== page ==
First was a type of battered shrimp.  Very good.  I’m not sure what the primary spice was in the batter, but it tasted similar to ginger or fenugreek seed.  The only complaint (very small) was that they still had the legs on.  It was only a problem, because they’d get stuck in my teeth.  The kids, however, were “intimidated” by the shrimp.  One of them said she’d never had shrimp back home, so this  was *really* weird.  While  the rest of us were mowing down the shrimp, the kids were nibbling on one piece each.

Next came sausage and broccoli stems.  Not so good–and that’s not because the sausage slices looked like fried cat tongues, either.  The flavor was like sweet fat; that’s the only way I can describe it.  Nobody else ate it (including the locals), so I’m going to guess that it was supposed to taste better.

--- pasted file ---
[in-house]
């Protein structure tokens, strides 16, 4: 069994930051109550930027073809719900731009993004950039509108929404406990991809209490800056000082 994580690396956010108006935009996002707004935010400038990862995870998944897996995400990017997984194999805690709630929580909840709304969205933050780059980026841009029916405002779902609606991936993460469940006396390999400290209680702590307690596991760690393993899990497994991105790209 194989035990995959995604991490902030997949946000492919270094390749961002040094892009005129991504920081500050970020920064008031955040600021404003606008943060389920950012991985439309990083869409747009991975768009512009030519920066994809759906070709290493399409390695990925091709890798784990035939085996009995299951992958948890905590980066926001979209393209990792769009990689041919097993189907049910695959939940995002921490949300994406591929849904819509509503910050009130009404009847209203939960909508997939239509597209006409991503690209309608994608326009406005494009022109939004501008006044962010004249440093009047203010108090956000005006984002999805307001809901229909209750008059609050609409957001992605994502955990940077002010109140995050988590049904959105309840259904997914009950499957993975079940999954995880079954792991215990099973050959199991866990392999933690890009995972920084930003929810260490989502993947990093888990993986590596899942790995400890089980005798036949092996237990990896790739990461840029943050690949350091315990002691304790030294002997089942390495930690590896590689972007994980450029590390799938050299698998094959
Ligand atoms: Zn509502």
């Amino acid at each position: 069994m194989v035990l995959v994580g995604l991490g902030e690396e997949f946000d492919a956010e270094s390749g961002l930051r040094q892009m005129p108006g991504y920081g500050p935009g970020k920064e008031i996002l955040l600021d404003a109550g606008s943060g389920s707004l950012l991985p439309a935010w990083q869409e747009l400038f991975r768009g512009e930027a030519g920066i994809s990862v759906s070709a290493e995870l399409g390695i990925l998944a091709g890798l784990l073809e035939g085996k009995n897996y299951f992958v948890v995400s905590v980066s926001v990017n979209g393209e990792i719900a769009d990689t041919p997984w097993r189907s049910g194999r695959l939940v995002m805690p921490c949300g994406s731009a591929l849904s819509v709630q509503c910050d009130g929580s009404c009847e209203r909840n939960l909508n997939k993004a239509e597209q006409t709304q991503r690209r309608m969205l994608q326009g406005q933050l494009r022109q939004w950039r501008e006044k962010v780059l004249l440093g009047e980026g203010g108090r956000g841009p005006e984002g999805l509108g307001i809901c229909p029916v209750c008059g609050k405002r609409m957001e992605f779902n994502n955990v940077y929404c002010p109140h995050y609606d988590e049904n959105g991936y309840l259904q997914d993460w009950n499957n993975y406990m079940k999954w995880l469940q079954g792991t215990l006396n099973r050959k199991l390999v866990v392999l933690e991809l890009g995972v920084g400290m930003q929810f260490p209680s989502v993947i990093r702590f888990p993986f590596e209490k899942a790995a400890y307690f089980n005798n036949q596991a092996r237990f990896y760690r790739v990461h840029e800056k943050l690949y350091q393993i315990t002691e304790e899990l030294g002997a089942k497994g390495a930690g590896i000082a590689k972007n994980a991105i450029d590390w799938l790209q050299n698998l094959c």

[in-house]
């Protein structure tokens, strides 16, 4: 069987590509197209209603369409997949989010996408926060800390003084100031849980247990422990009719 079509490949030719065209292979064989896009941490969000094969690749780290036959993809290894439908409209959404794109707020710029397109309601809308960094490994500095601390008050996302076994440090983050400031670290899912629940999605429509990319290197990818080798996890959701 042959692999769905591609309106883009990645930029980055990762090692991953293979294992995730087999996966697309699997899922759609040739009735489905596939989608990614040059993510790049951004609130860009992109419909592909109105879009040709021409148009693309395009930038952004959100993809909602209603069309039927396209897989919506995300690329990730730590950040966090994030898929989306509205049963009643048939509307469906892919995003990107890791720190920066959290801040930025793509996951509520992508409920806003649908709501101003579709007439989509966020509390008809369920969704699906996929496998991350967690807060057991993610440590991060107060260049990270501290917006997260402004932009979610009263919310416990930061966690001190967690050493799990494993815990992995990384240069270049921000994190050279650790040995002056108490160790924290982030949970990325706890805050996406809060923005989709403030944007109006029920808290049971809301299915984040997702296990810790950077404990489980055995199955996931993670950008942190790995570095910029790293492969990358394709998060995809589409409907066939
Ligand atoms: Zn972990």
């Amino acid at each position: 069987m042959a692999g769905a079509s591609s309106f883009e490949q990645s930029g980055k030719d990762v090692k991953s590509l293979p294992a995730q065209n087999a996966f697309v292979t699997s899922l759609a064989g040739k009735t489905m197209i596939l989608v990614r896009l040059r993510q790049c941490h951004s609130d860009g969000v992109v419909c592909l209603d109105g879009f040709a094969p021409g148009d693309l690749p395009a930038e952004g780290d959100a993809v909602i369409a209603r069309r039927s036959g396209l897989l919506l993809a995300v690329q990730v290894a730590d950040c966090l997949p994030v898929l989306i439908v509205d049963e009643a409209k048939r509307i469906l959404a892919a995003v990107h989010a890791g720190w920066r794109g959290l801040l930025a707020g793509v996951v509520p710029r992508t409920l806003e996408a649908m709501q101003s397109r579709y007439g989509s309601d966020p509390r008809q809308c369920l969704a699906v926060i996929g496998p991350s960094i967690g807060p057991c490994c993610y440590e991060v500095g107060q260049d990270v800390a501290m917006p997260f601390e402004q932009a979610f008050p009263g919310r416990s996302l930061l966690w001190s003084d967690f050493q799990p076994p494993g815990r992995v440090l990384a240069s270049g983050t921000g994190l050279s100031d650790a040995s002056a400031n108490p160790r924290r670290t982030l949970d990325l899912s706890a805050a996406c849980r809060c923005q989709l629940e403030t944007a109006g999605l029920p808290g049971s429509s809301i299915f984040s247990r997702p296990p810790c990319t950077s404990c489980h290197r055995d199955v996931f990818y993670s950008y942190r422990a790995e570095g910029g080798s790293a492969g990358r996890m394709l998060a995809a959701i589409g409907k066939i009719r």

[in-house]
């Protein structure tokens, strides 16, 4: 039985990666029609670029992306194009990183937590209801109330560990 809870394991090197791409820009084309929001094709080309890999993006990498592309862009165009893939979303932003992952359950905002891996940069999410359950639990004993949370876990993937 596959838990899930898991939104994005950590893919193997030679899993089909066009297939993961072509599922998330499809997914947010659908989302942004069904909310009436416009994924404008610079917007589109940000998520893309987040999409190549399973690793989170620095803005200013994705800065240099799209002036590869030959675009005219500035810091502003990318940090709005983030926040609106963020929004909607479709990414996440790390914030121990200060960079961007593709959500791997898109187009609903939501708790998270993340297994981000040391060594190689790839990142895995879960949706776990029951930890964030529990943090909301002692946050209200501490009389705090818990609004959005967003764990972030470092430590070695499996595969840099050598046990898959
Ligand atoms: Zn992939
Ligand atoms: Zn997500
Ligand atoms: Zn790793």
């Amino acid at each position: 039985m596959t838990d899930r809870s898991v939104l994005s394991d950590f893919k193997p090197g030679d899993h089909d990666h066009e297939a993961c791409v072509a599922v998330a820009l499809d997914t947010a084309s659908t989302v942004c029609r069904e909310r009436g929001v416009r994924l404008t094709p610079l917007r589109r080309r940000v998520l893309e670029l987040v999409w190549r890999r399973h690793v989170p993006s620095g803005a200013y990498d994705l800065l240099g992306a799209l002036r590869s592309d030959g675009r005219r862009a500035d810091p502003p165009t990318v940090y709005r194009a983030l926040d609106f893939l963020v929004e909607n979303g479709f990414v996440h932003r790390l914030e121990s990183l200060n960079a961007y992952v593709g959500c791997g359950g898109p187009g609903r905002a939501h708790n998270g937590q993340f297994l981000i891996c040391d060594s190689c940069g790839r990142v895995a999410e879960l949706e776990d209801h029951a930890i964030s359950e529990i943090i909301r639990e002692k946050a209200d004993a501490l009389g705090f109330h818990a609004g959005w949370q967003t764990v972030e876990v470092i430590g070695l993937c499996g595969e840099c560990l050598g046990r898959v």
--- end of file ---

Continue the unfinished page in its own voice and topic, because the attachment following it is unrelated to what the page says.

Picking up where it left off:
Next was a plate of sauteed mushroom stems and beef.  That was pretty good.  I think it could have used a little something more in the seasoning, but overall it was well done.

After that was chow mein–with a kick.  Besides the rice noodles and egg, there was a collection of vegetables and a lot of chilis.

Finally, duck bits in soy sauce.  The flavor was very good, but the meat… well… basically, they just took a whole duck and cut it into pieces–fat, bones, and all.  So you’d bite into a piece and crunch down on bone.  Luckily, by this time I was full.

The kids basically ate nothing but the rice and some of the noodles.  They made no qualms about the fact that they’ll be spending all their meals at KFC and McDonald’s while they’re here.

That is, of course, assuming that they last very long.  If you can’t handle some very basic food (most of it is stuff you’d find at a Chinese restaurant chain in the states), you’re not going to be able to handle the serious cultural differences inherent in this job.  I’m glad I won’t be around when the reality of it all sinks in for them.


[Aug 6th, written offline and posted later]

funny signs
click to embiggen

I spent the night in Hong Kong and made it into China today.  Only two minor snags:  1) I almost left my laptop back at a train station 2) I didn’t fill out a form at customs, and had to step out of line, fill it out, and go to the back of the line. As these things go, a really smooth time.